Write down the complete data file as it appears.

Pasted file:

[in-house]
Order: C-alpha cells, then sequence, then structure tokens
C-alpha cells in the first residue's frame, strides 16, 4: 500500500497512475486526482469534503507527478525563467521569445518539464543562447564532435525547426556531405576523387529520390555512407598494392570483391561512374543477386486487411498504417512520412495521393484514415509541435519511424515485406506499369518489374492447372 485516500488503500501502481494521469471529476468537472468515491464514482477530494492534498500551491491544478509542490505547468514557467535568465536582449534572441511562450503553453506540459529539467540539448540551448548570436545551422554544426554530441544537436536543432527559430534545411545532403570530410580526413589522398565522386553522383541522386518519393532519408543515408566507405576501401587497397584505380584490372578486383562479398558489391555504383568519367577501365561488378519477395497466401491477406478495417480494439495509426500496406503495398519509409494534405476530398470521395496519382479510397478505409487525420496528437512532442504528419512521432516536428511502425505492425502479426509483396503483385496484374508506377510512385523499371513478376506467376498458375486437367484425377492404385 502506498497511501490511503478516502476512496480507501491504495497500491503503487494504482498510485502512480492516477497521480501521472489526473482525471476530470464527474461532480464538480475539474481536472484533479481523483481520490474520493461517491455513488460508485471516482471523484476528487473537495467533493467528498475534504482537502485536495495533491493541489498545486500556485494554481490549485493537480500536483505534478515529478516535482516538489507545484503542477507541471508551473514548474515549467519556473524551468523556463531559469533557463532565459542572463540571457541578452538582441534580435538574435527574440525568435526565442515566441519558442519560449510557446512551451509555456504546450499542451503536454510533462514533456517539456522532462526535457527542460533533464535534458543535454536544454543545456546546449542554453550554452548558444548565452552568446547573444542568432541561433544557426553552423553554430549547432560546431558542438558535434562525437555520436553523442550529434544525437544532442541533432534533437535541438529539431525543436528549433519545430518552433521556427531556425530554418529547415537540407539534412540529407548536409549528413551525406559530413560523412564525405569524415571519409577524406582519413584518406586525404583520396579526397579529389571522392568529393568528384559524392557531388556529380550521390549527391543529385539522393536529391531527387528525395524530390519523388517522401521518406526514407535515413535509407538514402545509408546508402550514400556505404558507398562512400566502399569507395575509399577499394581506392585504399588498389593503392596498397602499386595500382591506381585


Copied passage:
[in-house]
Order: C-alpha cells, then sequence, then structure tokens
C-alpha cells in the first residue's frame, strides 16, 4: 500500500497512475486526482469534503507527478525563467521569445518539464543562447564532435525547426556531405576523387529520390555512407598494392570483391561512374543477386486487411498504417512520412495521393484514415509541435519511424515485406506499369518489374492447372 485516500488503500501502481494521469471529476468537472468515491464514482477530494492534498500551491491544478509542490505547468514557467535568465536582449534572441511562450503553453506540459529539467540539448540551448548570436545551422554544426554530441544537436536543432527559430534545411545532403570530410580526413589522398565522386553522383541522386518519393532519408543515408566507405576501401587497397584505380584490372578486383562479398558489391555504383568519367577501365561488378519477395497466401491477406478495417480494439495509426500496406503495398519509409494534405476530398470521395496519382479510397478505409487525420496528437512532442504528419512521432516536428511502425505492425502479426509483396503483385496484374508506377510512385523499371513478376506467376498458375486437367484425377492404385 502506498497511501490511503478516502476512496480507501491504495497500491503503487494504482498510485502512480492516477497521480501521472489526473482525471476530470464527474461532480464538480475539474481536472484533479481523483481520490474520493461517491455513488460508485471516482471523484476528487473537495467533493467528498475534504482537502485536495495533491493541489498545486500556485494554481490549485493537480500536483505534478515529478516535482516538489507545484503542477507541471508551473514548474515549467519556473524551468523556463531559469533557463532565459542572463540571457541578452538582441534580435538574435527574440525568435526565442515566441519558442519560449510557446512551451509555456504546450499542451503536454510533462514533456517539456522532462526535457527542460533533464535534458543535454536544454543545456546546449542554453550554452548558444548565452552568446547573444542568432541561433544557426553552423553554430549547432560546431558542438558535434562525437555520436553523442550529434544525437544532442541533432534533437535541438529539431525543436528549433519545430518552433521556427531556425530554418529547415537540407539534412540529407548536409549528413551525406559530413560523412564525405569524415571519409577524406582519413584518406586525404583520396579526397579529389571522392568529393568528384559524392557531388556529380550521390549527391543529385539522393536529391531527387528525395524530390519523388517522401521518406526514407535515413535509407538514402545509408546508402550514400556505404558507398562512400566502399569507395575509399577499394581506392585504399588498389593503392596498397602499386595500382591506381585